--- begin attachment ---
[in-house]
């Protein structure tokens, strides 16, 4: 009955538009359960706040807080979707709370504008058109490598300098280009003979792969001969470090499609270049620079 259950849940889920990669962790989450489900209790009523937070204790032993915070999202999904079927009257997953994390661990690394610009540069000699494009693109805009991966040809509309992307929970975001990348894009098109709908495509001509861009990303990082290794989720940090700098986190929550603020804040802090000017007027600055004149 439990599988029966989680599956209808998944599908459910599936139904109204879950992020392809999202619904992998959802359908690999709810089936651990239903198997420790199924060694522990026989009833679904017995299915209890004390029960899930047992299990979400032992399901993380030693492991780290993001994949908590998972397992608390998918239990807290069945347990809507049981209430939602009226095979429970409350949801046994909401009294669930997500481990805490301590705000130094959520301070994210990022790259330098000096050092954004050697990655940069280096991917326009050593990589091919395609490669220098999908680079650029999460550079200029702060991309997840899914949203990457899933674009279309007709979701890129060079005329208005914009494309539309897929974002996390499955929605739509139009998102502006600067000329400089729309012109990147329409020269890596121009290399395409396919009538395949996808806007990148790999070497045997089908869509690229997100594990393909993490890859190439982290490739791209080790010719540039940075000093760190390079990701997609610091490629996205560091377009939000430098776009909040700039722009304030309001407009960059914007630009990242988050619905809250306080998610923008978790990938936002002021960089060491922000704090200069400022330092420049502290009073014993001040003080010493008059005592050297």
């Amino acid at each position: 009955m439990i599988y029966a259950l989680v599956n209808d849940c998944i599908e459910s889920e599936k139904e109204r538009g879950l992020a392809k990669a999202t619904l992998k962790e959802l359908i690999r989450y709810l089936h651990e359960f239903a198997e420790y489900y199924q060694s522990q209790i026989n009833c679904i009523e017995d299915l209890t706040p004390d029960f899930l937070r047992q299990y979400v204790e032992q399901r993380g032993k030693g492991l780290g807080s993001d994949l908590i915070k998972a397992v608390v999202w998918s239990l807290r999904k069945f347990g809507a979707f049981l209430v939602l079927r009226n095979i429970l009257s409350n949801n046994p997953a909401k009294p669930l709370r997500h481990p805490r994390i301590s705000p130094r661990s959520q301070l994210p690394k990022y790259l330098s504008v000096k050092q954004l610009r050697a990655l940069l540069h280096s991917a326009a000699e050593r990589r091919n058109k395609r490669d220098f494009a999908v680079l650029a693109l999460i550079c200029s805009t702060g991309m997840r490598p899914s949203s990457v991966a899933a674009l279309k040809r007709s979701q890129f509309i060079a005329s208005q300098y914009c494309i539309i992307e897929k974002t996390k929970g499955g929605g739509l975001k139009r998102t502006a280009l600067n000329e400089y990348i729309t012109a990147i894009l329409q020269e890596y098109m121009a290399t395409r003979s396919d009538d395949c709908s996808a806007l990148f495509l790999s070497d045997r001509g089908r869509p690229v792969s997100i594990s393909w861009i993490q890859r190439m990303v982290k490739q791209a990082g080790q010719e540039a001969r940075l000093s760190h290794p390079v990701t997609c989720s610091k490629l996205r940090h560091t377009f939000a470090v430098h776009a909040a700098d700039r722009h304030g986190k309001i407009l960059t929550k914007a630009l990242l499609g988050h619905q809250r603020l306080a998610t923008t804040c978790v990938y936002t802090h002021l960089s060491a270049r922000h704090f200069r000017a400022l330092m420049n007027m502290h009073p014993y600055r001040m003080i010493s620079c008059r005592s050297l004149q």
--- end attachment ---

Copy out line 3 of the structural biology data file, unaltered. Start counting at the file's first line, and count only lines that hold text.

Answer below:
């Amino acid at each position: 009955m439990i599988y029966a259950l989680v599956n209808d849940c998944i599908e459910s889920e599936k139904e109204r538009g879950l992020a392809k990669a999202t619904l992998k962790e959802l359908i690999r989450y709810l089936h651990e359960f239903a198997e420790y489900y199924q060694s522990q209790i026989n009833c679904i009523e017995d299915l209890t706040p004390d029960f899930l937070r047992q299990y979400v204790e032992q399901r993380g032993k030693g492991l780290g807080s993001d994949l908590i915070k998972a397992v608390v999202w998918s239990l807290r999904k069945f347990g809507a979707f049981l209430v939602l079927r009226n095979i429970l009257s409350n949801n046994p997953a909401k009294p669930l709370r997500h481990p805490r994390i301590s705000p130094r661990s959520q301070l994210p690394k990022y790259l330098s504008v000096k050092q954004l610009r050697a990655l940069l540069h280096s991917a326009a000699e050593r990589r091919n058109k395609r490669d220098f494009a999908v680079l650029a693109l999460i550079c200029s805009t702060g991309m997840r490598p899914s949203s990457v991966a899933a674009l279309k040809r007709s979701q890129f509309i060079a005329s208005q300098y914009c494309i539309i992307e897929k974002t996390k929970g499955g929605g739509l975001k139009r998102t502006a280009l600067n000329e400089y990348i729309t012109a990147i894009l329409q020269e890596y098109m121009a290399t395409r003979s396919d009538d395949c709908s996808a806007l990148f495509l790999s070497d045997r001509g089908r869509p690229v792969s997100i594990s393909w861009i993490q890859r190439m990303v982290k490739q791209a990082g080790q010719e540039a001969r940075l000093s760190h290794p390079v990701t997609c989720s610091k490629l996205r940090h560091t377009f939000a470090v430098h776009a909040a700098d700039r722009h304030g986190k309001i407009l960059t929550k914007a630009l990242l499609g988050h619905q809250r603020l306080a998610t923008t804040c978790v990938y936002t802090h002021l960089s060491a270049r922000h704090f200069r000017a400022l330092m420049n007027m502290h009073p014993y600055r001040m003080i010493s620079c008059r005592s050297l004149q």